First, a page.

Will this home be subject to capital gains taxes?

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Q. I bought a house in December 2016 and I expect to sell it in June 2020 for $745,000. I’m moving to North Carolina for a job. The exemptions for the exit tax confuse me, including the line that says “you must have used the home that was sold as your primary residence for two out of the last five years.” I haven’t had the home that long, and I file taxes married filing jointly.
— Moving

A. Congratulations on the new job.

On your move, taxwise, you should be okay.

The State of New Jersey follows the federal government when it comes to the sale on a home.

Internal Revenue Code Section 121 gives an exclusion of up to $250,000 of capital gain from the sale of your main home or $500,000 if your filing status is married filing jointly, said Cynthia Fusillo, a certified public accountant with Lassus Wherley, a subsidiary of Peapack-Gladstone Bank, in New Providence.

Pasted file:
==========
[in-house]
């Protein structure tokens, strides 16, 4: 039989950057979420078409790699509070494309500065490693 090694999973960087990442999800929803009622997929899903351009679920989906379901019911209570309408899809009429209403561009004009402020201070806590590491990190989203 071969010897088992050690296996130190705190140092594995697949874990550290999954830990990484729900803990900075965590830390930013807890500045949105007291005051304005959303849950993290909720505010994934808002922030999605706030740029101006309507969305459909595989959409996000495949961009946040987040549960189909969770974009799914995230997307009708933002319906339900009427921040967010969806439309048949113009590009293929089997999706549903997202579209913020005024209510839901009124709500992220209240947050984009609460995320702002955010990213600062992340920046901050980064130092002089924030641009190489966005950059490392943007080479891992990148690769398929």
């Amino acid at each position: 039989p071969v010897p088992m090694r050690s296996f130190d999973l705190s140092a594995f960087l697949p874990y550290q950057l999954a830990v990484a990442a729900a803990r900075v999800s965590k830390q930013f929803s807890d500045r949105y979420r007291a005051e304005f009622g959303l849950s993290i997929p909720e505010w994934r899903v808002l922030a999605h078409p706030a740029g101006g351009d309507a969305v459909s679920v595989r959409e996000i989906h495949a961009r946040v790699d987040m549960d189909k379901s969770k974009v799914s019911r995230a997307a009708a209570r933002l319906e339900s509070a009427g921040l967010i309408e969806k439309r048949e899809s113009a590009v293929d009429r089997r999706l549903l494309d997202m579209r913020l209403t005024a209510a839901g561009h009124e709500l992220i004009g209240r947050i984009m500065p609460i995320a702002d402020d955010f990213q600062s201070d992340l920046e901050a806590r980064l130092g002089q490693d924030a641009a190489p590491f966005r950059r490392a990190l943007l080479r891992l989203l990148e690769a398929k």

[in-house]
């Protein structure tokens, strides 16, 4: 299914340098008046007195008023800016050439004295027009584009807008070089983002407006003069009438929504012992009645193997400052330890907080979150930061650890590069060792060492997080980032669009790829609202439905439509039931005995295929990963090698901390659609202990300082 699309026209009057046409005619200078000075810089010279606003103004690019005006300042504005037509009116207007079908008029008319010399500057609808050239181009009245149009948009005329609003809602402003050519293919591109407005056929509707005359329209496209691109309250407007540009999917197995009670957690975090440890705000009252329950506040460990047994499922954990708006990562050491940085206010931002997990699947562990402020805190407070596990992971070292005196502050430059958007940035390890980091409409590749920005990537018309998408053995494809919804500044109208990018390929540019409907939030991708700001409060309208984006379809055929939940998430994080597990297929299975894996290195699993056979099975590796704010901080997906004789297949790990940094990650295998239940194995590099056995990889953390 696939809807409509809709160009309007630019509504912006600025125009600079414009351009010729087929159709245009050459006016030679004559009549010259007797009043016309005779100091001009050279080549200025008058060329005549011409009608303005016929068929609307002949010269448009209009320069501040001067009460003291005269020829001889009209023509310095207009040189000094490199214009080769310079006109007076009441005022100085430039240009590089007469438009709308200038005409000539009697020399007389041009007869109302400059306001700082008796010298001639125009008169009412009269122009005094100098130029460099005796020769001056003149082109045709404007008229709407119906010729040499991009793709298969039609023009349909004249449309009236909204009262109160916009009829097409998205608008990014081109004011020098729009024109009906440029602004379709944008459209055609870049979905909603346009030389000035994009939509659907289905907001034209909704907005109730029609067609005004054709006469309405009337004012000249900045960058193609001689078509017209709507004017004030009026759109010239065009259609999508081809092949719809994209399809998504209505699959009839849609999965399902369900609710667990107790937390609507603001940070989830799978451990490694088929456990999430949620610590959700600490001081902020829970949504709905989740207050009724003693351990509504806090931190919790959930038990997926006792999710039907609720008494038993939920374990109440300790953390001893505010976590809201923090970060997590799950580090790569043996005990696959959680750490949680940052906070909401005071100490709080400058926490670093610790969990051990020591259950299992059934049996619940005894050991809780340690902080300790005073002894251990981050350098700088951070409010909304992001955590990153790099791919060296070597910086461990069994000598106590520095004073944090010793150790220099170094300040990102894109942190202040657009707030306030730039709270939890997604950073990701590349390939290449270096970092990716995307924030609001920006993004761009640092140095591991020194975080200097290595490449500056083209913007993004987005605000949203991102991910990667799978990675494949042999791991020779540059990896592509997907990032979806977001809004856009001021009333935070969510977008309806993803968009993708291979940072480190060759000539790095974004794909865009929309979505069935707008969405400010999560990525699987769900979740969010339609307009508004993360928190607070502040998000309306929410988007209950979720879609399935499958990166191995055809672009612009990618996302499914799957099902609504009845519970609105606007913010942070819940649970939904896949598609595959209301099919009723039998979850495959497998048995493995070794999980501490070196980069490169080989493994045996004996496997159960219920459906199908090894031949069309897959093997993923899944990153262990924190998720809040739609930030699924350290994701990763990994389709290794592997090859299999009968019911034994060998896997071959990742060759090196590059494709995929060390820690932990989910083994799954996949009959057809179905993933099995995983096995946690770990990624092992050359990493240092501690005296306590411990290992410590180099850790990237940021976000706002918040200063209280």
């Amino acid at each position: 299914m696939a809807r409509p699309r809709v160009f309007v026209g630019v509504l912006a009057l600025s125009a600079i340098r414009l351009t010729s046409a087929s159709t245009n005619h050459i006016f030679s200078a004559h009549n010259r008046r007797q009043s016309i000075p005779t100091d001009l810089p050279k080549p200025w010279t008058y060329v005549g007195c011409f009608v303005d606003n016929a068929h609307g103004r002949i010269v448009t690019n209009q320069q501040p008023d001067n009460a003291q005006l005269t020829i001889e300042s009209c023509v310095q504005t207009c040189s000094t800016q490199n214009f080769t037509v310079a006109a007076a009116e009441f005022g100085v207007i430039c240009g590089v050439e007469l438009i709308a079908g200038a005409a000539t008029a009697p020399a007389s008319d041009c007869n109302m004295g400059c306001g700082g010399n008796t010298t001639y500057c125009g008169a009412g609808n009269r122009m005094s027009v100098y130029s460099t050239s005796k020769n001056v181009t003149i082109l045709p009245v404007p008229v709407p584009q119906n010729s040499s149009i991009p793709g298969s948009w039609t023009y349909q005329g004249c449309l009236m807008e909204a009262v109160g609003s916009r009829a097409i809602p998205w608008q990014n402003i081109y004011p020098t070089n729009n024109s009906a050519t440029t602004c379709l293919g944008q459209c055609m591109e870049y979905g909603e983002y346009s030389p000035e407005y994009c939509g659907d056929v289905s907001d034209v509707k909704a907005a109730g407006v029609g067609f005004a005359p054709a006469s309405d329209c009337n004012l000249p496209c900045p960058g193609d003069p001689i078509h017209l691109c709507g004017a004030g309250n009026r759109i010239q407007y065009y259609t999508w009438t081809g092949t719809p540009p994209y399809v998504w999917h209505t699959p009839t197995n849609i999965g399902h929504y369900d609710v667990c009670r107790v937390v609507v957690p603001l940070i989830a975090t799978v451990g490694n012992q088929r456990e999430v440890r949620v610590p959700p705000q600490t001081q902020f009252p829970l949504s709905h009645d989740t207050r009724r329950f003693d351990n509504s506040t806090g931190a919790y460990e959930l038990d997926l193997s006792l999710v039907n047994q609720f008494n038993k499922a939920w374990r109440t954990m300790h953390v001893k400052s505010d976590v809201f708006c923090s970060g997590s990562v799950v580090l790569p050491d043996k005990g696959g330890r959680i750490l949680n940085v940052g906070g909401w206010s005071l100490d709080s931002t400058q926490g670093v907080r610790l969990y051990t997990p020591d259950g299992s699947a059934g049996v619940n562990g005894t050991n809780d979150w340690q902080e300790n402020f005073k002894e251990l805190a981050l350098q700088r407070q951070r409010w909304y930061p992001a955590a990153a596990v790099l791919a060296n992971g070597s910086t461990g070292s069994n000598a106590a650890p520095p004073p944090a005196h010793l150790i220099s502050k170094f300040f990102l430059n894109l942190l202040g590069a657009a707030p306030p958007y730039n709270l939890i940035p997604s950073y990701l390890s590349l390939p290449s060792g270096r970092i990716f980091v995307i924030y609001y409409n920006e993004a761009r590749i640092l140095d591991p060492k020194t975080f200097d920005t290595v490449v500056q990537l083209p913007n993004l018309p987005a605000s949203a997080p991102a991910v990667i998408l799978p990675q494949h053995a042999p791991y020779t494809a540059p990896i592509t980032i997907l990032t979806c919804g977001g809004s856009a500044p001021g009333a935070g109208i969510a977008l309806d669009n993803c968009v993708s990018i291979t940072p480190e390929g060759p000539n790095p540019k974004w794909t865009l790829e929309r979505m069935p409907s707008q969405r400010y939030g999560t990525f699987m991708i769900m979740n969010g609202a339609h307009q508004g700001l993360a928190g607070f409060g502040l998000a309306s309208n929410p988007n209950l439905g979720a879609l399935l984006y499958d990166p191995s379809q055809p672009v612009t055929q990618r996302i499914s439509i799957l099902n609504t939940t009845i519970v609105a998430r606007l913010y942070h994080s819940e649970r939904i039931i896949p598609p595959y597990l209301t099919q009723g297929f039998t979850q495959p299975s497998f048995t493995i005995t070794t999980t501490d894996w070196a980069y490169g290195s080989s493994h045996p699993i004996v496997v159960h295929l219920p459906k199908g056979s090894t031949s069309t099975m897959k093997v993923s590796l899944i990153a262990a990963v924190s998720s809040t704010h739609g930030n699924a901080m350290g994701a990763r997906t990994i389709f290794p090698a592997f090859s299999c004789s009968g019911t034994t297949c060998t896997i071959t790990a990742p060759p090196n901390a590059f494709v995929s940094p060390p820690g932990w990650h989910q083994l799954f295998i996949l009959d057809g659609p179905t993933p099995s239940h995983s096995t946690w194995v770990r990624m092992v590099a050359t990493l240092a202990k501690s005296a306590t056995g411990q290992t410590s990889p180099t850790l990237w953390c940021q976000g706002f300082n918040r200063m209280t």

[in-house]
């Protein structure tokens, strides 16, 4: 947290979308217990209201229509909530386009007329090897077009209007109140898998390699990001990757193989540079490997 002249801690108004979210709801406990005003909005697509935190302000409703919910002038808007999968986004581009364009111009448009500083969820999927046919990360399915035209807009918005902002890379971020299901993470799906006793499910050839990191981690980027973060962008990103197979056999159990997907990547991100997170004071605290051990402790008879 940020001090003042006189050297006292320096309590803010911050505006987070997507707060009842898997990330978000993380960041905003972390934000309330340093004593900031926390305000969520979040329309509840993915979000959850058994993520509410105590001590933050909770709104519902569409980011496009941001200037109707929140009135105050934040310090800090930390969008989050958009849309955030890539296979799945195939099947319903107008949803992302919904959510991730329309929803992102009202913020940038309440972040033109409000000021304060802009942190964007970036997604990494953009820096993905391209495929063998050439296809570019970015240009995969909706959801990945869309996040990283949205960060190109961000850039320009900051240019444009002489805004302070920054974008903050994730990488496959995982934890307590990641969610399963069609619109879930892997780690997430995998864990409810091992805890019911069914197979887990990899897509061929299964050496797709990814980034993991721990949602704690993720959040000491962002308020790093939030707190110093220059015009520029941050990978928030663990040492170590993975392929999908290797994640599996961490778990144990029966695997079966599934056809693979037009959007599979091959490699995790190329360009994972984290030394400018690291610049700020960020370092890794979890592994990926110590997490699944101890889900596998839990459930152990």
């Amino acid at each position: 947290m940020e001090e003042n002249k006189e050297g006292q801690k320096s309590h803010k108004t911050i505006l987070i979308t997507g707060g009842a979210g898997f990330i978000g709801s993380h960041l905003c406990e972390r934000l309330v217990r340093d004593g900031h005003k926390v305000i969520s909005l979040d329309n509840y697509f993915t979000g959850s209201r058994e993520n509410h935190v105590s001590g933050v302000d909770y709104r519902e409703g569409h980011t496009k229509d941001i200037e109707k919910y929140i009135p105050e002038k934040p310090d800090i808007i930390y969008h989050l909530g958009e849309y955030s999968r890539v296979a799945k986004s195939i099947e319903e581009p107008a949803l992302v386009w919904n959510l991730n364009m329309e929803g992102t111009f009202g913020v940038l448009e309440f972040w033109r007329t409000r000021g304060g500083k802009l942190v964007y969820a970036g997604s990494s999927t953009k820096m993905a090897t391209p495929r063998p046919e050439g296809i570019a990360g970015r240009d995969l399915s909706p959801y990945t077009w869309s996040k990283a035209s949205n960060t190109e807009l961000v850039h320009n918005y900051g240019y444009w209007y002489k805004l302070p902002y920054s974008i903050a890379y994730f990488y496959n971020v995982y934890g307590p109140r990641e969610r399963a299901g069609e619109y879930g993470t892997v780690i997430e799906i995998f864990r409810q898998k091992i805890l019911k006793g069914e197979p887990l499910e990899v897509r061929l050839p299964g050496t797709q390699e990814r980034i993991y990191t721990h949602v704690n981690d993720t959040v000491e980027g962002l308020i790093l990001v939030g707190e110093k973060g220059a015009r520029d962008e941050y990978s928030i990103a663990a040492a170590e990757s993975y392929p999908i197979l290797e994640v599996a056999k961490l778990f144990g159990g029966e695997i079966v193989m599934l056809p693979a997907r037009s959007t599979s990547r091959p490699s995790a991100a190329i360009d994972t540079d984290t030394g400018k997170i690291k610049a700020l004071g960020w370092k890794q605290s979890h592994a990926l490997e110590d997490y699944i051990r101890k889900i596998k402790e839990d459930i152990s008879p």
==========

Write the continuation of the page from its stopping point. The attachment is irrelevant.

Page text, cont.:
There are two tests to qualify, she said. One is for ownership and the other is for use.

“You must have owned your home, and used it as your main home, for a period totaling at least two of the most recent five years immediately prior to the sale date,” Fusillo said. “Based on the fact pattern you provided, you should be eligible to exclude the expected gain on the sale of your home.”

She said you will have to report the sale on your tax return for the year of sale based upon the expected sale price.

However, the resulting gain, if falling within the $250,000/$500,000 parameters, will not be taxed, she said.

Email your questions to moc.p1590834897leHye1590834897noMJN1590834897@ksA1590834897.

This story was originally published on March 12, 2020.

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